7th Battalion, King’s Own Yorkshire Light Infantry
Killed in action on Thursday 16 August 1917 (aged 23)
No known grave
Tyne Cot Memorial (Panel 108 to 111)
Dromore (Co Down) War Memorial Subsidiary Plaque (added June 2007)
Journey of Remembering Belfast Book of Honour
Holywood Masonic Hall
Jonathan Napier was born on 20 March 1894 in Meeting Street, Dromore and he was a son of William and Elizabeth Cherrie (sometimes Cherry) Napier (nee Kinkead, sometimes Kinkaid) who were married on 28 September 1883 in Dromore Church of Ireland Church. William Napier, a blacksmith from Maralin was a son of William Napier, a blacksmith. Elizabeth Kinkead, a minor from Coolsallagh, was a daughter of Robert Kinkaid, a farmer.
The Napier family lived in Meeting Street, Dromore and in Belfast – in Israel Street, at 14 Upper Townsend Street and at 21 Lincoln Avenue.
William Napier worked as a blacksmith and farrier and he and Elizabeth had six children:
Josephine Mary (born 29 November 1884 in Meeting Street, Dromore)
Catherine Ann (Annie, born 12 November 1885 in Meeting Street, Dromore)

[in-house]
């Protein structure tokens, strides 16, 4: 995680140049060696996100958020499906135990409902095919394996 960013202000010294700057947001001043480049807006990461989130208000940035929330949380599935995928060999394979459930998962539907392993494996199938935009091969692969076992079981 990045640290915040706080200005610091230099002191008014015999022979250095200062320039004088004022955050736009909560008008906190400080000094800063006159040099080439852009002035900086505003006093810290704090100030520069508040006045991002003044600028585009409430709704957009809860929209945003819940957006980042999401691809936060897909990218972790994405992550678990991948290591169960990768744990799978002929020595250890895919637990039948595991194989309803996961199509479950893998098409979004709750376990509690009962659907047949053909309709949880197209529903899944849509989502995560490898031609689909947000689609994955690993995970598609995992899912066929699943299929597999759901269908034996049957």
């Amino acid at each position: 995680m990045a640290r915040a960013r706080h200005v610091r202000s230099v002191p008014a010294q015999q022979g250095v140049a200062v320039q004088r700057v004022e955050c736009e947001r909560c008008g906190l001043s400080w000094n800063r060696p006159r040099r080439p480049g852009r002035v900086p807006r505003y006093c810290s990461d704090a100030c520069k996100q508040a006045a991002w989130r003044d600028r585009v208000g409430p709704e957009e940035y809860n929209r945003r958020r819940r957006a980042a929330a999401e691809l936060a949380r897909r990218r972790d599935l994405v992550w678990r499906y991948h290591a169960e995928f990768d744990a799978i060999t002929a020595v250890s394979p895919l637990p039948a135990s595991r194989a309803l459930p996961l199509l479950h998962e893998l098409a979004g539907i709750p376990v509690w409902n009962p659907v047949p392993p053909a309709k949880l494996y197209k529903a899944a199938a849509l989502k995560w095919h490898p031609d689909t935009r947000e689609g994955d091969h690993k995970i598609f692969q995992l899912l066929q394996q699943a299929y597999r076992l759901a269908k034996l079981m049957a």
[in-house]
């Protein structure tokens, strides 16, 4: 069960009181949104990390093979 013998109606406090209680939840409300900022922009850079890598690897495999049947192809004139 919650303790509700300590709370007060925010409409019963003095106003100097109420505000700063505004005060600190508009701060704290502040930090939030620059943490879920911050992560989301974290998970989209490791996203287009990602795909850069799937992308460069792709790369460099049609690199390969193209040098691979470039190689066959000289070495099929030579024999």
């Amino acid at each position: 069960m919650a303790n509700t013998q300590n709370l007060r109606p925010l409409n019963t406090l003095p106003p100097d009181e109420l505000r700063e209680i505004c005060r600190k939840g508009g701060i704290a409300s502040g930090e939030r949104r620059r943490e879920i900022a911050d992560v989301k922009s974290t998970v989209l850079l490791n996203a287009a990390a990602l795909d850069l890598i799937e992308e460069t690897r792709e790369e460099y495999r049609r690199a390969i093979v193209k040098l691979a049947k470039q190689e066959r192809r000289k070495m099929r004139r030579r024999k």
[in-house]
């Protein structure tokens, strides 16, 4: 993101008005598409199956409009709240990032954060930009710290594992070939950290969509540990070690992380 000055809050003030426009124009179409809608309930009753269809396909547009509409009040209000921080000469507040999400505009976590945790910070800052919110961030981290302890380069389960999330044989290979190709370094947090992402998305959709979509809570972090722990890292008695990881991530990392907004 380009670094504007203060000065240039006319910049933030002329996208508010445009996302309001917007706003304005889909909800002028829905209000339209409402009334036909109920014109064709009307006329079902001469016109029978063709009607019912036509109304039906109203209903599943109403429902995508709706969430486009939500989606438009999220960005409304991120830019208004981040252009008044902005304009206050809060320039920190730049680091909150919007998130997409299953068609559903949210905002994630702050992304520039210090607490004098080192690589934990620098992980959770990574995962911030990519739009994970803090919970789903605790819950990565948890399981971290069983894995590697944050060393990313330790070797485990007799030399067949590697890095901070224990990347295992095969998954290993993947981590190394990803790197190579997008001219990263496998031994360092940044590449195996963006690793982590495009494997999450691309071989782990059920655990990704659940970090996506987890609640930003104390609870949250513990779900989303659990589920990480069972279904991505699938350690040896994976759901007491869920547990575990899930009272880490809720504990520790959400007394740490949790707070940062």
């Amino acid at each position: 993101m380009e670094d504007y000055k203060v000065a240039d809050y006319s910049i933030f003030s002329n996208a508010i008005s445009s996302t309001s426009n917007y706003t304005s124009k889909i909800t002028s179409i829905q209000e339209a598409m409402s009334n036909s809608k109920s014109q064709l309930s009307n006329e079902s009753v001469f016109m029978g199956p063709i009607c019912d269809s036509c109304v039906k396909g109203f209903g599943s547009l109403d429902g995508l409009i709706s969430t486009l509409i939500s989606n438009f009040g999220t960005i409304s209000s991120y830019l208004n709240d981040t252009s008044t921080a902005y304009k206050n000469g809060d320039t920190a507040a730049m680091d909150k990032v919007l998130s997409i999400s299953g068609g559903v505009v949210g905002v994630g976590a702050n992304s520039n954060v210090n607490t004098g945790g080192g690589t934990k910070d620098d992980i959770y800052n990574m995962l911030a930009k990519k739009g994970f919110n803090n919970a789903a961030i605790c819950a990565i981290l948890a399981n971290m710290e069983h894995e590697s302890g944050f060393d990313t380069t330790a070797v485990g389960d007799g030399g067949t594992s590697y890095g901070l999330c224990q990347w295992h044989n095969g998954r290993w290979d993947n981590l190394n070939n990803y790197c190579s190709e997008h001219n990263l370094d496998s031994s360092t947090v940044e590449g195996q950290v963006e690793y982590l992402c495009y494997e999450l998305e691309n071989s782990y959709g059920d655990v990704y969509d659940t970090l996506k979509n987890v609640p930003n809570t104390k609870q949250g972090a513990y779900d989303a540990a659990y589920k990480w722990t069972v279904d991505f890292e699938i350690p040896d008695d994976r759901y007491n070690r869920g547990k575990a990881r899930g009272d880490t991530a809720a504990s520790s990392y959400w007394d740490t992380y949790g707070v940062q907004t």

William Robert (Willie, born 21 November 1887 in Meeting Street, Dromore)
Thomas Henry (Tommie, born 20 July 1890 in Meeting Street, Dromore)
Jonathan (born 20 March 1894 in Meeting Street, Dromore)
Elizabeth Cherrie (born 27 May 1896)
William Napier died of bronchitis on 28 October 1917 (aged 55) at 21 Lincoln Avenue, Belfast and, after his death, Jonathan’s widowed mother continued to live there.
After leaving school Jonathan Napier worked as an insurance clerk.
Second Lieutenant Jonathan Napier served with the King’s Own Yorkshire Light Infantry, was made temporary Second Lieutenant on 20 July 1915 and he was 23 when he was killed in action on the first day of the Battle of Langemarck.
Second Lieutenant Jonathan Napier has no known grave and he is commemorated on the Tyne Cot Memorial. He is also commemorated on Dromore (Co Down) War Memorial; in the Belfast Book of Honour (Page 500) and in Holywood Masonic Hall.